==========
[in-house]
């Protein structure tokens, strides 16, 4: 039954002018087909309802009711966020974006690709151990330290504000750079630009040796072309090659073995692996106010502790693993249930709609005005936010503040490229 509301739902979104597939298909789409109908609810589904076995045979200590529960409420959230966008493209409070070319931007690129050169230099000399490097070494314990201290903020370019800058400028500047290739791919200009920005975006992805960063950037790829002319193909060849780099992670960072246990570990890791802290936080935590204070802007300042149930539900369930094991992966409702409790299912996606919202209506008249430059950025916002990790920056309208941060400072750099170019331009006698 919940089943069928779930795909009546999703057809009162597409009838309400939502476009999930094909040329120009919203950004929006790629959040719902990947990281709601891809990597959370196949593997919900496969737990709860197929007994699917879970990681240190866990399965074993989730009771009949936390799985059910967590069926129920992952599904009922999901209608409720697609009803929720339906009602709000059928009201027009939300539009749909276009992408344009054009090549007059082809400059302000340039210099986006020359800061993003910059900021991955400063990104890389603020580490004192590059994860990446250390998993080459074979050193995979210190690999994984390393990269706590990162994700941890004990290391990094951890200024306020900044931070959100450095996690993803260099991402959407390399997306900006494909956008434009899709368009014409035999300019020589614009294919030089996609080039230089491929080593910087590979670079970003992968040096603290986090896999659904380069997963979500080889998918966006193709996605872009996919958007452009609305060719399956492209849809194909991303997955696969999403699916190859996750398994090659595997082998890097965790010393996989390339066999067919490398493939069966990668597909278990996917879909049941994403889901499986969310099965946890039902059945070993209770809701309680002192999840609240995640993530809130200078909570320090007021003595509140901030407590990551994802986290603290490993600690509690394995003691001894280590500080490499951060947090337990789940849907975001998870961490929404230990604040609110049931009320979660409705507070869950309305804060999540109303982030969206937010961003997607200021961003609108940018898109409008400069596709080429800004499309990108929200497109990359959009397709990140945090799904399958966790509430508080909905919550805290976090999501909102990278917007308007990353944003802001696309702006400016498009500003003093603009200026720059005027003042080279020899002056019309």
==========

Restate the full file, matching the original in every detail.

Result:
[in-house]
């Protein structure tokens, strides 16, 4: 039954002018087909309802009711966020974006690709151990330290504000750079630009040796072309090659073995692996106010502790693993249930709609005005936010503040490229 509301739902979104597939298909789409109908609810589904076995045979200590529960409420959230966008493209409070070319931007690129050169230099000399490097070494314990201290903020370019800058400028500047290739791919200009920005975006992805960063950037790829002319193909060849780099992670960072246990570990890791802290936080935590204070802007300042149930539900369930094991992966409702409790299912996606919202209506008249430059950025916002990790920056309208941060400072750099170019331009006698 919940089943069928779930795909009546999703057809009162597409009838309400939502476009999930094909040329120009919203950004929006790629959040719902990947990281709601891809990597959370196949593997919900496969737990709860197929007994699917879970990681240190866990399965074993989730009771009949936390799985059910967590069926129920992952599904009922999901209608409720697609009803929720339906009602709000059928009201027009939300539009749909276009992408344009054009090549007059082809400059302000340039210099986006020359800061993003910059900021991955400063990104890389603020580490004192590059994860990446250390998993080459074979050193995979210190690999994984390393990269706590990162994700941890004990290391990094951890200024306020900044931070959100450095996690993803260099991402959407390399997306900006494909956008434009899709368009014409035999300019020589614009294919030089996609080039230089491929080593910087590979670079970003992968040096603290986090896999659904380069997963979500080889998918966006193709996605872009996919958007452009609305060719399956492209849809194909991303997955696969999403699916190859996750398994090659595997082998890097965790010393996989390339066999067919490398493939069966990668597909278990996917879909049941994403889901499986969310099965946890039902059945070993209770809701309680002192999840609240995640993530809130200078909570320090007021003595509140901030407590990551994802986290603290490993600690509690394995003691001894280590500080490499951060947090337990789940849907975001998870961490929404230990604040609110049931009320979660409705507070869950309305804060999540109303982030969206937010961003997607200021961003609108940018898109409008400069596709080429800004499309990108929200497109990359959009397709990140945090799904399958966790509430508080909905919550805290976090999501909102990278917007308007990353944003802001696309702006400016498009500003003093603009200026720059005027003042080279020899002056019309």